“Therefore, since we are surrounded by such a great cloud of witnesses, let us throw of everything that hinders and the sin that so easily entangles us. And let us run with perseverance the race marked out for us, fixing our eyes on Jesus, the pioneer and perfecter of faith.” -Hebrews 12:1-2a
Let that roll through your mind again.
Throw off everything that hinders. I have to ask myself: What am I carrying that is holding me back? What weight could I just drop that would make going forward better? Easier? Lighter? That’s where the discipline of listening and letting go and start to take hold. If you’re not honest with yourself, if you don’t really seek God about what needs to leave your suitcase, you will keep on carrying it. And it will weigh you down, making you sweaty and tired without even breaking into a run. Throwing off what hinders is decisive. It is an action. A choice.
Sin that so easily entangles us. Oh my. It is too easy for me to get caught in the loop of past habits and past things (or for that matter new things) that pull me in a direction that is not God’s best. Can I get an amen? That keeps us from going forward. I picture these things wrapping themselves around my legs and tripping me up. It takes time and, again, decisive action to unwrap these things so I can again set off on my forward track.
Run with perseverance. Could I have run a race pulling 4 suitcases through the park? No. For many reasons. Chief among them (even before joining the ranks of the chronically ill): I don’t run. Not even in case of a zombie apocalypse. But that’s another story. The point is we keep going forward. You don’t give up, you move on with determination. You show up. You give it your best. And this is markedly easier when we lay down the burden we are carrying. Again, decisive action. You’re choosing to run. Then to run some more.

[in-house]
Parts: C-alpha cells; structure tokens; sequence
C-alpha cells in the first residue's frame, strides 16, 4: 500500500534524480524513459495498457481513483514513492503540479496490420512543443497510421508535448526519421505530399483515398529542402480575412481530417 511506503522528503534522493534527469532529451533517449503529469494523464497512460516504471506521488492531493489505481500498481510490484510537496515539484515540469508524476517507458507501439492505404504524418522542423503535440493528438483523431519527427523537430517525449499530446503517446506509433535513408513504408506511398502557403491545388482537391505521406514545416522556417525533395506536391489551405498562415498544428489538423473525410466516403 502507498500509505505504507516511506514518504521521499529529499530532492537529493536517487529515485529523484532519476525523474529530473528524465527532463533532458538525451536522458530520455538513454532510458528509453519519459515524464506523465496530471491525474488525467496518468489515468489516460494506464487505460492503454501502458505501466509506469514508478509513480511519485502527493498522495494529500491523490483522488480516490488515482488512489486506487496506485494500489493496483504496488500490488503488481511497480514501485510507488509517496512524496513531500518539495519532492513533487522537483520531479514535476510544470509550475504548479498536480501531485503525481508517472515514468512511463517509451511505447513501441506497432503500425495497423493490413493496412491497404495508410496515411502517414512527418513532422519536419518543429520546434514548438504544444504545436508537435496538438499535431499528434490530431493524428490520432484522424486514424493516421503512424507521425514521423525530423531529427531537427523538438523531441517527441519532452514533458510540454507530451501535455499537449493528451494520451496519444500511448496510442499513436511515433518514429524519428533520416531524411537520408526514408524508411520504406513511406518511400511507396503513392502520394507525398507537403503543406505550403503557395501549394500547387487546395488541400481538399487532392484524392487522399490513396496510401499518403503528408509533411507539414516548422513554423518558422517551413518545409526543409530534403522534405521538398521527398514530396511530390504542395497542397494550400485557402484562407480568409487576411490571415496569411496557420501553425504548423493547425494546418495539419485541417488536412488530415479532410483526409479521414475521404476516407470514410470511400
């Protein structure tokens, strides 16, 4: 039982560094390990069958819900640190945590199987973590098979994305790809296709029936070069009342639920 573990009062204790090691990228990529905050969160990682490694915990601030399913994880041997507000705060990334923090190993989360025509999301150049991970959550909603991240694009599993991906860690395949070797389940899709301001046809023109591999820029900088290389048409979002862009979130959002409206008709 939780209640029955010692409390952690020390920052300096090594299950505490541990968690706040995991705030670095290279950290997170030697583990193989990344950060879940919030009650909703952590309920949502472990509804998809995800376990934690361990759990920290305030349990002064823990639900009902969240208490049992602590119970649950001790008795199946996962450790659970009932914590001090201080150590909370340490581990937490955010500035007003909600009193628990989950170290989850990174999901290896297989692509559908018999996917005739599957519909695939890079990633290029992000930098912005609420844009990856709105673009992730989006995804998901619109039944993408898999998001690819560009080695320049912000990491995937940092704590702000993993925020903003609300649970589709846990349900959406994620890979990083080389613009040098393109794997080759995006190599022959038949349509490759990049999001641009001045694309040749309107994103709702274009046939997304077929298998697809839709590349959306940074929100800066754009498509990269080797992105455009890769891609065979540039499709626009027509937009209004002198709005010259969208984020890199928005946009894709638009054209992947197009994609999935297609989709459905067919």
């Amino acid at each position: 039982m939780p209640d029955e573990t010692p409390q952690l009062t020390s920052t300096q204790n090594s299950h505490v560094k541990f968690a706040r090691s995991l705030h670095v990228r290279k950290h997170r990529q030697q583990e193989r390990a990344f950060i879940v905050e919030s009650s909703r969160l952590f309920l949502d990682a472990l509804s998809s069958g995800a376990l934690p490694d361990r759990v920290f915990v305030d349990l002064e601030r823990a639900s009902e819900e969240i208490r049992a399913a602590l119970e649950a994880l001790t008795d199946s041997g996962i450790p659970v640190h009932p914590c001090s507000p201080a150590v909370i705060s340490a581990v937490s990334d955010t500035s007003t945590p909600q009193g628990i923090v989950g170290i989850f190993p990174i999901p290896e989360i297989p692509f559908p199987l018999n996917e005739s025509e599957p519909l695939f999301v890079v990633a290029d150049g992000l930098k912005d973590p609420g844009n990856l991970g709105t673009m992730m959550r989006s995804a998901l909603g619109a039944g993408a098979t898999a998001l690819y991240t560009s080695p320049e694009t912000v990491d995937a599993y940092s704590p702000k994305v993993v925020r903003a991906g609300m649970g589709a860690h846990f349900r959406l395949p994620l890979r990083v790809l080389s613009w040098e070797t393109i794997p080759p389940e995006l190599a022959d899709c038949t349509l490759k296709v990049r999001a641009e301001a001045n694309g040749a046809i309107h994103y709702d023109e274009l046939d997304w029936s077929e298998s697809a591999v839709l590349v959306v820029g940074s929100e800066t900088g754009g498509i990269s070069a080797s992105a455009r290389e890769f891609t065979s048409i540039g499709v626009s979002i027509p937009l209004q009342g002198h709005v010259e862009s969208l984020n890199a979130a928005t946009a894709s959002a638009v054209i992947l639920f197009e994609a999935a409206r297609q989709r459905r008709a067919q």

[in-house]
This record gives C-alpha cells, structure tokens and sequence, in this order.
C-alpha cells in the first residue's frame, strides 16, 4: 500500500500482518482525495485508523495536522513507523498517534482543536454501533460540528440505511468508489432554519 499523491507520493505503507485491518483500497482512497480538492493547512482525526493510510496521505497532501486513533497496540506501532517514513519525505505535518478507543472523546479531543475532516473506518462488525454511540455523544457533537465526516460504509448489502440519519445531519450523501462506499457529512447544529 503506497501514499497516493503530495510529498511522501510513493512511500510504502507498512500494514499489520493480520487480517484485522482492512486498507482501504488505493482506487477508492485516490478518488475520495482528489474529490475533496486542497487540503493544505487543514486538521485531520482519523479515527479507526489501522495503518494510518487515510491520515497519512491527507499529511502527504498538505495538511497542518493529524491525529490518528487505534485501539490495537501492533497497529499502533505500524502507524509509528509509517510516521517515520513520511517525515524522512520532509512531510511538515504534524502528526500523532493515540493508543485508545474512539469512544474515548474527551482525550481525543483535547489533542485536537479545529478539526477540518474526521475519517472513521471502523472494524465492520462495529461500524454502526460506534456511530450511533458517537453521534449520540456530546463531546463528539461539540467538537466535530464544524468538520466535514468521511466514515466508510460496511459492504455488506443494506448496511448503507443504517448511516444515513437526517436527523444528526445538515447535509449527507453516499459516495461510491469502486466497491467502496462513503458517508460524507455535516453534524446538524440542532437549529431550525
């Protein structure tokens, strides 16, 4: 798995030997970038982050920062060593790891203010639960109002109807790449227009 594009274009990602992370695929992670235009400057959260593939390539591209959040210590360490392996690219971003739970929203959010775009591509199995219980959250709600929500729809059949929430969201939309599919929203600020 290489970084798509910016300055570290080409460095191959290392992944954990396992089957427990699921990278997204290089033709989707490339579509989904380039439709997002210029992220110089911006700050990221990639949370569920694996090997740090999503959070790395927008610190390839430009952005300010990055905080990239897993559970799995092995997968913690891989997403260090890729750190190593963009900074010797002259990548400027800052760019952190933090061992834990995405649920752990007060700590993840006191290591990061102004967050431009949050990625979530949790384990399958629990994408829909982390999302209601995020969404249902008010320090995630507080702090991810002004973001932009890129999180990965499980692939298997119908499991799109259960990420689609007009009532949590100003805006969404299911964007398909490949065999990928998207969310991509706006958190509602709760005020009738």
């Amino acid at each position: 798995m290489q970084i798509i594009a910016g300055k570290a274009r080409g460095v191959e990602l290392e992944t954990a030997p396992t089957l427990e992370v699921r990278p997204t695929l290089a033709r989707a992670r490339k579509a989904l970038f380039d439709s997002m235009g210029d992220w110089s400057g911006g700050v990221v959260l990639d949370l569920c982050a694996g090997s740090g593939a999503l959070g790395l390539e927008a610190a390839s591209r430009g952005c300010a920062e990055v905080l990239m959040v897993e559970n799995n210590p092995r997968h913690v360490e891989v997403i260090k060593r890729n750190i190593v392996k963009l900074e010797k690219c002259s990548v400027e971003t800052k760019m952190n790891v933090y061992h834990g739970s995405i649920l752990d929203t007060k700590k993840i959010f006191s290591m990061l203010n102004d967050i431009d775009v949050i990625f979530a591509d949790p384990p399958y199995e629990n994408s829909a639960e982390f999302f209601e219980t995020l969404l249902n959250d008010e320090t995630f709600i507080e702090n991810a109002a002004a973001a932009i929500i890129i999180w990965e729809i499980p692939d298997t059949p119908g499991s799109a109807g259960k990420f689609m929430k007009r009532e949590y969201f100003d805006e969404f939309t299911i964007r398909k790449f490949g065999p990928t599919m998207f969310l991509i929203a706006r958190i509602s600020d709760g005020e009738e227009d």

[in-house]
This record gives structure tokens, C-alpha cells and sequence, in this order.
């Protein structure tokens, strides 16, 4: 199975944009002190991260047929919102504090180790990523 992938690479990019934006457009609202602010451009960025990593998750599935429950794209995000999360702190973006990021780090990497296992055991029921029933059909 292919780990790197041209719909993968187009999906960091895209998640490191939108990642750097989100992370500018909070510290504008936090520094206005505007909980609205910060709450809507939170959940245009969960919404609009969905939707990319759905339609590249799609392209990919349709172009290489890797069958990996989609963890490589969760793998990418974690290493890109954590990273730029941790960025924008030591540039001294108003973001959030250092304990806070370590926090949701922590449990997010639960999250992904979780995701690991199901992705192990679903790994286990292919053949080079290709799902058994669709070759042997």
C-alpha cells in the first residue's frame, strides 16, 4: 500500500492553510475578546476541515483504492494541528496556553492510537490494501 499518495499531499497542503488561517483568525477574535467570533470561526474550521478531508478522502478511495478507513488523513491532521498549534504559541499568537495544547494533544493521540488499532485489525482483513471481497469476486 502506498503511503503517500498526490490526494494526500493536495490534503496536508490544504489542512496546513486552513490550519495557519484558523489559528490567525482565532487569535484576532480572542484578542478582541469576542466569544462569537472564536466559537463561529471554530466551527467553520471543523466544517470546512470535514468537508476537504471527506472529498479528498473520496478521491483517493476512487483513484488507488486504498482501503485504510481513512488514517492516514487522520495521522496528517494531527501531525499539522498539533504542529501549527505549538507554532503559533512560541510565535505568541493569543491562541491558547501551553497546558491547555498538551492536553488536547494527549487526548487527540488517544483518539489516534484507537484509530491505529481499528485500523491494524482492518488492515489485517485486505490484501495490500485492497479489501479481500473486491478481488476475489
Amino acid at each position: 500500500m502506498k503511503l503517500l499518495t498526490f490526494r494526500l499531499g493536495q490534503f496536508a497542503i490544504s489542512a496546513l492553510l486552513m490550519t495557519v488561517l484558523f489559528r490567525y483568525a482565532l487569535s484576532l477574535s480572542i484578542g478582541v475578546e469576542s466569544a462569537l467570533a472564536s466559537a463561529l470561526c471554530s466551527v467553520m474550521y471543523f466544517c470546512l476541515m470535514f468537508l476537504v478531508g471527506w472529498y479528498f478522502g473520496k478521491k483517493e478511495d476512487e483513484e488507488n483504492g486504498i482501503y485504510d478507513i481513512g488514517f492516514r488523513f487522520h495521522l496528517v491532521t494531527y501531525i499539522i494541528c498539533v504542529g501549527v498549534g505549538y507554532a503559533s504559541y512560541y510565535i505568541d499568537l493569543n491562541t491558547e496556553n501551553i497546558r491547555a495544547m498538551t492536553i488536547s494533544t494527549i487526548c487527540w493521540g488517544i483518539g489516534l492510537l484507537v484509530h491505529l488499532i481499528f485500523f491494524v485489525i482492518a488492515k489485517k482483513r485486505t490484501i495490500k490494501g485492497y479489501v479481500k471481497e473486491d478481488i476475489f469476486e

The race marked out for us. Ah. I will not be running the same race as you. And yours will not look like mine. We are different, we are individual, we have different assignments, different gifts, and different challenges from God. Just as I don’t need to be picking up and carrying roller bag suitcases that aren’t mine or soul burdens that don’t belong to me, I shouldn’t be swerving into your lane of the racetrack and trying to run your race. It will cause nothing but trouble for us both.
Fixing our eyes on Jesus, the pioneer and perfecter of faith. I. LOVE. THIS. VERSE. One of my favorites over the past few years when I’ve walked (not run) through some really hard things. Like the woman with her suitcases, I tend to keep my eyes focused on what I think I can control. My baggage. When that’s all I look at I miss what’s beautiful around me. And I can miss the help that’s only a breath away. But if my eyes are fixed on Jesus, the pioneer (who goes before me, blazing a trail) and perfecter (who fixes it when I blow it yet again) of faith, I don’t have to be so attached to my Soul Sherpa roller bags and I can indeed learn to live (and complete my race) lighter.
I wonder if the woman in the garden would just take a moment to take her eyes off the things she is determined to preserve, lay down that burden she is carrying, if she would be able to catch a glimpse of the gorgeous she’s meant to see. I wonder if I would.